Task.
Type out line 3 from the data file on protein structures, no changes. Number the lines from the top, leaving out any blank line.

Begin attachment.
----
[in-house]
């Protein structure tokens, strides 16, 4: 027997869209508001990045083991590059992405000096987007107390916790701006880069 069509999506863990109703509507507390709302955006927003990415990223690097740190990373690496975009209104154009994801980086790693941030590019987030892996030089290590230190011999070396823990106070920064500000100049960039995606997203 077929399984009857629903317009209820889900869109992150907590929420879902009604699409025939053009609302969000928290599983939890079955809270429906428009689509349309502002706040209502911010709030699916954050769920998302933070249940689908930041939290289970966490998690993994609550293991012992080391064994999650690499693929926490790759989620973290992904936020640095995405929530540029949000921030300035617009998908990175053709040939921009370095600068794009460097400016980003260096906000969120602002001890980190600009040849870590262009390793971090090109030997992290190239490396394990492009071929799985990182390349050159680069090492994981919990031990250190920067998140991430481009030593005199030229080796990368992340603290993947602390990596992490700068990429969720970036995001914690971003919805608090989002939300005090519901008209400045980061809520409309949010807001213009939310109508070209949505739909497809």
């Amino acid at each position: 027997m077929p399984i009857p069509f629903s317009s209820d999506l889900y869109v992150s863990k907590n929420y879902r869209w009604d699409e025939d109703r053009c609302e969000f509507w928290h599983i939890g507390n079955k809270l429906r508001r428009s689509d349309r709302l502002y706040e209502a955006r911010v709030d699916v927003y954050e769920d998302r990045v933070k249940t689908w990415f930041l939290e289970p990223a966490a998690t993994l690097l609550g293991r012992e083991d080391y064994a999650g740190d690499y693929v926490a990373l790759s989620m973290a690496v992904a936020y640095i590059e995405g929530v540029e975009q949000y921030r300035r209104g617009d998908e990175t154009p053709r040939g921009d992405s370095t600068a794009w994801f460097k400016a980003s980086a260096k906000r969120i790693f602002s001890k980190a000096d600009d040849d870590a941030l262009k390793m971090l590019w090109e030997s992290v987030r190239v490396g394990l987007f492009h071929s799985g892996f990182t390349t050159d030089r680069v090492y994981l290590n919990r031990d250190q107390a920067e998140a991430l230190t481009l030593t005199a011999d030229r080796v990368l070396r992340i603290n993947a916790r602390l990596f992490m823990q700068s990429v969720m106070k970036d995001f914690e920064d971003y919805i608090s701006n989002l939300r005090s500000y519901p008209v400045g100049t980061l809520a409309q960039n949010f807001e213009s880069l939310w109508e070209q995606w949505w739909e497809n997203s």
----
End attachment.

């Amino acid at each position: 027997m077929p399984i009857p069509f629903s317009s209820d999506l889900y869109v992150s863990k907590n929420y879902r869209w009604d699409e025939d109703r053009c609302e969000f509507w928290h599983i939890g507390n079955k809270l429906r508001r428009s689509d349309r709302l502002y706040e209502a955006r911010v709030d699916v927003y954050e769920d998302r990045v933070k249940t689908w990415f930041l939290e289970p990223a966490a998690t993994l690097l609550g293991r012992e083991d080391y064994a999650g740190d690499y693929v926490a990373l790759s989620m973290a690496v992904a936020y640095i590059e995405g929530v540029e975009q949000y921030r300035r209104g617009d998908e990175t154009p053709r040939g921009d992405s370095t600068a794009w994801f460097k400016a980003s980086a260096k906000r969120i790693f602002s001890k980190a000096d600009d040849d870590a941030l262009k390793m971090l590019w090109e030997s992290v987030r190239v490396g394990l987007f492009h071929s799985g892996f990182t390349t050159d030089r680069v090492y994981l290590n919990r031990d250190q107390a920067e998140a991430l230190t481009l030593t005199a011999d030229r080796v990368l070396r992340i603290n993947a916790r602390l990596f992490m823990q700068s990429v969720m106070k970036d995001f914690e920064d971003y919805i608090s701006n989002l939300r005090s500000y519901p008209v400045g100049t980061l809520a409309q960039n949010f807001e213009s880069l939310w109508e070209q995606w949505w739909e497809n997203s």